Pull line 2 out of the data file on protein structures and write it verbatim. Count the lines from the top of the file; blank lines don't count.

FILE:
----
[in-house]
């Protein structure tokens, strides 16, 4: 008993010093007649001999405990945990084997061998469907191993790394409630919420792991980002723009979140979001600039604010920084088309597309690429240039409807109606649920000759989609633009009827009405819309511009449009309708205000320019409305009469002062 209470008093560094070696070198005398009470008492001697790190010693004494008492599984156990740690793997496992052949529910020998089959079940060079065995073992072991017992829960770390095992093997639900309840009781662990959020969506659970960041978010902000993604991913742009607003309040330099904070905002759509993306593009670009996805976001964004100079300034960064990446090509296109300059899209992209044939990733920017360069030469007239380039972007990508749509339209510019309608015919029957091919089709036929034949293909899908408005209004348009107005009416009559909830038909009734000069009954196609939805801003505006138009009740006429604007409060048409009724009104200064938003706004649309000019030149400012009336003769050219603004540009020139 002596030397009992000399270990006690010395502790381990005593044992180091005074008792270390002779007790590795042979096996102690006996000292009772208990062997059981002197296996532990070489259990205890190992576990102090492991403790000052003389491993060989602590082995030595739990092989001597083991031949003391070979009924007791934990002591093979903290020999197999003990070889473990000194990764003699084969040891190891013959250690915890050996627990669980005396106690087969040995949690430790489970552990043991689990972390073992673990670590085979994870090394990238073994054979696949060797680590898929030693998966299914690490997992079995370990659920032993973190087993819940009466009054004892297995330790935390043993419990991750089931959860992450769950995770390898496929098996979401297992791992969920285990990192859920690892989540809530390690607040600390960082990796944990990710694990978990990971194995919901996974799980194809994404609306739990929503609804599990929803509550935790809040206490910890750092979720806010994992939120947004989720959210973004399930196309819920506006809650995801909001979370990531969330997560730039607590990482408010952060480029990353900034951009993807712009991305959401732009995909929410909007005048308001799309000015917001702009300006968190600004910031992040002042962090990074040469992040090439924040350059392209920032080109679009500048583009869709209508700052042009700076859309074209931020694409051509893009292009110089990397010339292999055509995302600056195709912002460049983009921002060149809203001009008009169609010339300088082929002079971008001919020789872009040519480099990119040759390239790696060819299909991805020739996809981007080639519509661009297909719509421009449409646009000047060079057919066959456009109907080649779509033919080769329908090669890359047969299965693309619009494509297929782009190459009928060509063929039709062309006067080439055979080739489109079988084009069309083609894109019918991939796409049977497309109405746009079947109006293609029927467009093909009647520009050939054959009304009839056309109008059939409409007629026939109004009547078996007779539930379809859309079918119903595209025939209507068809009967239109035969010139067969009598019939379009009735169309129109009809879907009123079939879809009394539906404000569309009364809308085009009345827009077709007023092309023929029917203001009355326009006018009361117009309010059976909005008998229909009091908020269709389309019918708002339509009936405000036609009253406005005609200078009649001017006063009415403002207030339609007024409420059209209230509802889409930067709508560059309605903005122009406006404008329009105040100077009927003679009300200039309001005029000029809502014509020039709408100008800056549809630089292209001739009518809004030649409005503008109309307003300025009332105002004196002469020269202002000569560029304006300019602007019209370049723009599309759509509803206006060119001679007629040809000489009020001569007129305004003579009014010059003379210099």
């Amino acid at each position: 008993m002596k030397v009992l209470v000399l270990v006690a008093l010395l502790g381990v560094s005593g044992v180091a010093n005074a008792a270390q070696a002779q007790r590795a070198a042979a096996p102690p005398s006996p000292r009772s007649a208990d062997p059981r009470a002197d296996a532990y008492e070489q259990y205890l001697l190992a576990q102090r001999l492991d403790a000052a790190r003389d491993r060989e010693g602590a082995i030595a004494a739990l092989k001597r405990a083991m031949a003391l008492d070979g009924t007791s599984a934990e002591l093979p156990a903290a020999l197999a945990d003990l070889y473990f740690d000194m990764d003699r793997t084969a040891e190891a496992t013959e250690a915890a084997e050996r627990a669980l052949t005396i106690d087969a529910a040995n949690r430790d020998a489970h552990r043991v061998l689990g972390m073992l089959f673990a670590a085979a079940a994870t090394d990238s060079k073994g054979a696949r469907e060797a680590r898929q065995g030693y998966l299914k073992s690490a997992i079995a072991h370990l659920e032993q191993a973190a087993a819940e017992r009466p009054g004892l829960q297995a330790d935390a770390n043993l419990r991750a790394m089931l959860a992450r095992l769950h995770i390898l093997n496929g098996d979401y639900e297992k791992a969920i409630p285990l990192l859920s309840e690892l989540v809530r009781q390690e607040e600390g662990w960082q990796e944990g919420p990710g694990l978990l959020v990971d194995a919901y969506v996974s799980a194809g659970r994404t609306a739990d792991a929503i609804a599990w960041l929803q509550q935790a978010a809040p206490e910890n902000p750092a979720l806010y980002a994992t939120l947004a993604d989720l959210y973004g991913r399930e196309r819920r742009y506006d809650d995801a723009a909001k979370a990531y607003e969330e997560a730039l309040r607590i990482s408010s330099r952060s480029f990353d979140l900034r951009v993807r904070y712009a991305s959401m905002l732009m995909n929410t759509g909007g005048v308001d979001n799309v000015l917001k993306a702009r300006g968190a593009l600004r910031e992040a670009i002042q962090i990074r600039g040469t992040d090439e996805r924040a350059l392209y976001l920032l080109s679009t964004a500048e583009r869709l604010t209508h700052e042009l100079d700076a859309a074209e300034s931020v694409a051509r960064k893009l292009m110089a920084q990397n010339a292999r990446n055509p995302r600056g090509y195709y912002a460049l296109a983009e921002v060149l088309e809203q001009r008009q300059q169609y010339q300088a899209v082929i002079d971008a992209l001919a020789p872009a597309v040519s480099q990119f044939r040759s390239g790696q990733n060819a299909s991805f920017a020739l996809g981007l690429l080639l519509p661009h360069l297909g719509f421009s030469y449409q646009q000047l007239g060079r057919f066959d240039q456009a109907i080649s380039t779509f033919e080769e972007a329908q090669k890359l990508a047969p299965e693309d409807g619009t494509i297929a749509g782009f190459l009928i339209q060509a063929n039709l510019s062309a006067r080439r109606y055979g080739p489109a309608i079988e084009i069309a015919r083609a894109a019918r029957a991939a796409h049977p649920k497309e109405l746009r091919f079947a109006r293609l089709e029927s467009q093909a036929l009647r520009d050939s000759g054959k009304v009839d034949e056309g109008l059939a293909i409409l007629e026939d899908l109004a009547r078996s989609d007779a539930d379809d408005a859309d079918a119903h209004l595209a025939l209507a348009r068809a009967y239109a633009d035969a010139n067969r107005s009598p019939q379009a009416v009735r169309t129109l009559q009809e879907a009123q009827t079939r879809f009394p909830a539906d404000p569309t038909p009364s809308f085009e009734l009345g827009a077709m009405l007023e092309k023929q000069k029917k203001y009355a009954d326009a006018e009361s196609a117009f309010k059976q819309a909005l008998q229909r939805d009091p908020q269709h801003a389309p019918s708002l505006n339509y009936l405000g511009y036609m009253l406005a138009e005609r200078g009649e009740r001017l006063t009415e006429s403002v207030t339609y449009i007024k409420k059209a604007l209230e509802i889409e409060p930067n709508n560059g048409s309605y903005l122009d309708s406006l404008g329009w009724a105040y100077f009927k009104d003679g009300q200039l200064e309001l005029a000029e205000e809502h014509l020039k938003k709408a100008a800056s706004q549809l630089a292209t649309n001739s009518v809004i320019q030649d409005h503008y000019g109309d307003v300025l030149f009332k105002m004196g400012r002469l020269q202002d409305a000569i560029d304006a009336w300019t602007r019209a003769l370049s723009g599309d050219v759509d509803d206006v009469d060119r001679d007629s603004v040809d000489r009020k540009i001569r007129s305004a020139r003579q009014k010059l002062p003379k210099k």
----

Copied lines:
């Protein structure tokens, strides 16, 4: 008993010093007649001999405990945990084997061998469907191993790394409630919420792991980002723009979140979001600039604010920084088309597309690429240039409807109606649920000759989609633009009827009405819309511009449009309708205000320019409305009469002062 209470008093560094070696070198005398009470008492001697790190010693004494008492599984156990740690793997496992052949529910020998089959079940060079065995073992072991017992829960770390095992093997639900309840009781662990959020969506659970960041978010902000993604991913742009607003309040330099904070905002759509993306593009670009996805976001964004100079300034960064990446090509296109300059899209992209044939990733920017360069030469007239380039972007990508749509339209510019309608015919029957091919089709036929034949293909899908408005209004348009107005009416009559909830038909009734000069009954196609939805801003505006138009009740006429604007409060048409009724009104200064938003706004649309000019030149400012009336003769050219603004540009020139 002596030397009992000399270990006690010395502790381990005593044992180091005074008792270390002779007790590795042979096996102690006996000292009772208990062997059981002197296996532990070489259990205890190992576990102090492991403790000052003389491993060989602590082995030595739990092989001597083991031949003391070979009924007791934990002591093979903290020999197999003990070889473990000194990764003699084969040891190891013959250690915890050996627990669980005396106690087969040995949690430790489970552990043991689990972390073992673990670590085979994870090394990238073994054979696949060797680590898929030693998966299914690490997992079995370990659920032993973190087993819940009466009054004892297995330790935390043993419990991750089931959860992450769950995770390898496929098996979401297992791992969920285990990192859920690892989540809530390690607040600390960082990796944990990710694990978990990971194995919901996974799980194809994404609306739990929503609804599990929803509550935790809040206490910890750092979720806010994992939120947004989720959210973004399930196309819920506006809650995801909001979370990531969330997560730039607590990482408010952060480029990353900034951009993807712009991305959401732009995909929410909007005048308001799309000015917001702009300006968190600004910031992040002042962090990074040469992040090439924040350059392209920032080109679009500048583009869709209508700052042009700076859309074209931020694409051509893009292009110089990397010339292999055509995302600056195709912002460049983009921002060149809203001009008009169609010339300088082929002079971008001919020789872009040519480099990119040759390239790696060819299909991805020739996809981007080639519509661009297909719509421009449409646009000047060079057919066959456009109907080649779509033919080769329908090669890359047969299965693309619009494509297929782009190459009928060509063929039709062309006067080439055979080739489109079988084009069309083609894109019918991939796409049977497309109405746009079947109006293609029927467009093909009647520009050939054959009304009839056309109008059939409409007629026939109004009547078996007779539930379809859309079918119903595209025939209507068809009967239109035969010139067969009598019939379009009735169309129109009809879907009123079939879809009394539906404000569309009364809308085009009345827009077709007023092309023929029917203001009355326009006018009361117009309010059976909005008998229909009091908020269709389309019918708002339509009936405000036609009253406005005609200078009649001017006063009415403002207030339609007024409420059209209230509802889409930067709508560059309605903005122009406006404008329009105040100077009927003679009300200039309001005029000029809502014509020039709408100008800056549809630089292209001739009518809004030649409005503008109309307003300025009332105002004196002469020269202002000569560029304006300019602007019209370049723009599309759509509803206006060119001679007629040809000489009020001569007129305004003579009014010059003379210099």